Amanda MackinnonTaking the perfect plant photo

A great plant photo is a beautiful thing. It’s a lot like a great real estate shot in many ways – it can really sell the dream. However I think that often a good plant shot is not given the credit that it really deserves.

Salvia Heatwave Radiance

Salvia Heatwave Radiance

There are many ways to feature a particular plant – we see close up (macro) images of gorgeous flowers, individual specimens in gardens and containers, mass plantings of lovely hedges and the more lifestyle photography that might include people, gardens and a whole variant of interesting backdrops.

But what does it take to get the perfect shot? If only there was one answer!

Often it begins with a lot of planning. Trying to showcase a new plant in all its glory takes time. This starts with planning the shots you’re after and planting the plants in preparation. If you need a hedge photograph for example this may take a couple of years of tending to the plants in order to get them to the desired level of maturity in the right location. When the plants are finally ‘ready’ it can often involve a bit of ‘luck’ as to whether they are all flowering nicely at the same time and looking their best.

Lavender Violet Lace

Lavender Violet Lace

The Princess Lavender

The Princess Lavender

daphne-lifestyle-5

Daphne Eternal Fragrance

Think about what else is going to be in the shot. If you’re after a photograph in a funky pot, on a new deck or beside an old door then obviously these ‘props’ need to be sourced. This can be time consuming in itself as what can look good in a shop might not work behind the lens. The challenge is magnified if people or pets are also in the shot – that old saying is definitely true about not working with kids and animals!

Photo day is always subject to change. The weather plays a key role in influencing the outcome. Usually overcast conditions are best for plant photography as harsh or bright light plays havoc with shadows and colours. Wind and rain can also jump into the equation at any moment causing all sorts of problems. Imagine trying to capture a close up shot of an insect on a flower when it’s windy.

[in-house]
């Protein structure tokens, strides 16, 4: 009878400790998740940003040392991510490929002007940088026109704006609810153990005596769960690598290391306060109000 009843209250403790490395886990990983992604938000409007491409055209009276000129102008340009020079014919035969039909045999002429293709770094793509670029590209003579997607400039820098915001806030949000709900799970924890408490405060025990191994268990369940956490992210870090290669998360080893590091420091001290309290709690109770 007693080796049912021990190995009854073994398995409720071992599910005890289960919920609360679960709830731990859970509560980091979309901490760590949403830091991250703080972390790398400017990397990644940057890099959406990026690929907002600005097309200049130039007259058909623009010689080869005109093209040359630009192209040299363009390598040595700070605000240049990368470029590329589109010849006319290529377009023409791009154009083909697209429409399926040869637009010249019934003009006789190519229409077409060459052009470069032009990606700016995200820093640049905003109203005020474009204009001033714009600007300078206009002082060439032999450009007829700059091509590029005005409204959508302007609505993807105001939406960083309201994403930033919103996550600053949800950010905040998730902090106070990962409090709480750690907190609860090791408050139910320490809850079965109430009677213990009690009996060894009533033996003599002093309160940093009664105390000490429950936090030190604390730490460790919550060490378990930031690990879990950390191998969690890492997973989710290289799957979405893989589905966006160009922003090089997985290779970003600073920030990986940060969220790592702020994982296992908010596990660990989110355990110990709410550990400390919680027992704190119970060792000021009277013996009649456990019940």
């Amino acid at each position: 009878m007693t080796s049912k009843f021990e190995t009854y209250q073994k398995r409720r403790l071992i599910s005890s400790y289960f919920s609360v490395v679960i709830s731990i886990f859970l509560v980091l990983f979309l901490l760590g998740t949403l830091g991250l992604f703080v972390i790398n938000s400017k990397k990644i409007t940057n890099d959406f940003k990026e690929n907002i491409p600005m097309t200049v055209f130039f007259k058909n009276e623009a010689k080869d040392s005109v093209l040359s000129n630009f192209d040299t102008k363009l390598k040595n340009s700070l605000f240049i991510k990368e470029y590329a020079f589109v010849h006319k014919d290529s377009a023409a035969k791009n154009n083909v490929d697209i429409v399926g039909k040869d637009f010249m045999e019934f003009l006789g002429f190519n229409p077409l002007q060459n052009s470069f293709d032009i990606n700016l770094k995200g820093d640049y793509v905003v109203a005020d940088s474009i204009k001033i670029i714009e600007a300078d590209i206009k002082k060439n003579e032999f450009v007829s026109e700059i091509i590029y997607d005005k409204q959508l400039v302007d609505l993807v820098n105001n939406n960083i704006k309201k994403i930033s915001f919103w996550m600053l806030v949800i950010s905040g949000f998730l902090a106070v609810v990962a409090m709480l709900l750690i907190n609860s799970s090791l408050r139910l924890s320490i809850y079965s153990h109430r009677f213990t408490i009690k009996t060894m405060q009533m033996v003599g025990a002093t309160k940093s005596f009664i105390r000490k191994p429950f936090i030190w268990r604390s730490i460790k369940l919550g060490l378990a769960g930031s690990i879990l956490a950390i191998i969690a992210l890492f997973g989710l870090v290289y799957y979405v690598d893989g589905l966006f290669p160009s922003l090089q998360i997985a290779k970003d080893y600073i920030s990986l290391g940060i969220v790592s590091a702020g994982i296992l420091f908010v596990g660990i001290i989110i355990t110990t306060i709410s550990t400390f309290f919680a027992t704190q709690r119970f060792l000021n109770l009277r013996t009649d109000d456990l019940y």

Leptospermum Fore Shore 033

A great image might be the result of a lengthy photo shoot, playing with different camera angles, focusing on different individual blooms on a plant, or trying different techniques with multiple subjects – try getting that cat to walk past at just the right speed! If the plant is in the ground and can’t be moved, sometimes the background also needs to be changed to compliment the subject – think screens, fencing and outdoor furniture.

dianthus_0007

Acacia Limelight 046

Acacia Limelight

We are lucky in our industry that we have such beautiful things to photograph – but I would be interested to hear in your challenges. Perhaps you might like to share your ‘best’ and ‘worst’ plant photo experience!

Like this post? Why not share it with a friend?


Amanda Mackinnon

About Amanda Mackinnon

Amanda is a freelance writer working from the quiet rim of the world - beautiful Tasmania. Amanda's career has led her on a fascinating journey through marine science, education, horticulture, marketing and communications. Living in a busy male dominated household – chasing around 2 growing boys, a sop of a golden retriever, one cheeky ginger cat, a handful of chickens and even some stick insects, Amanda loves to write in her 'spare' time. With a keen interest in achievable gardens and family friendly projects, Amanda loves to share her experiences of what works well in her coastal Tassie garden as well as tips and tricks handpicked from all corners of the globe.

Leave a Reply (no need to register)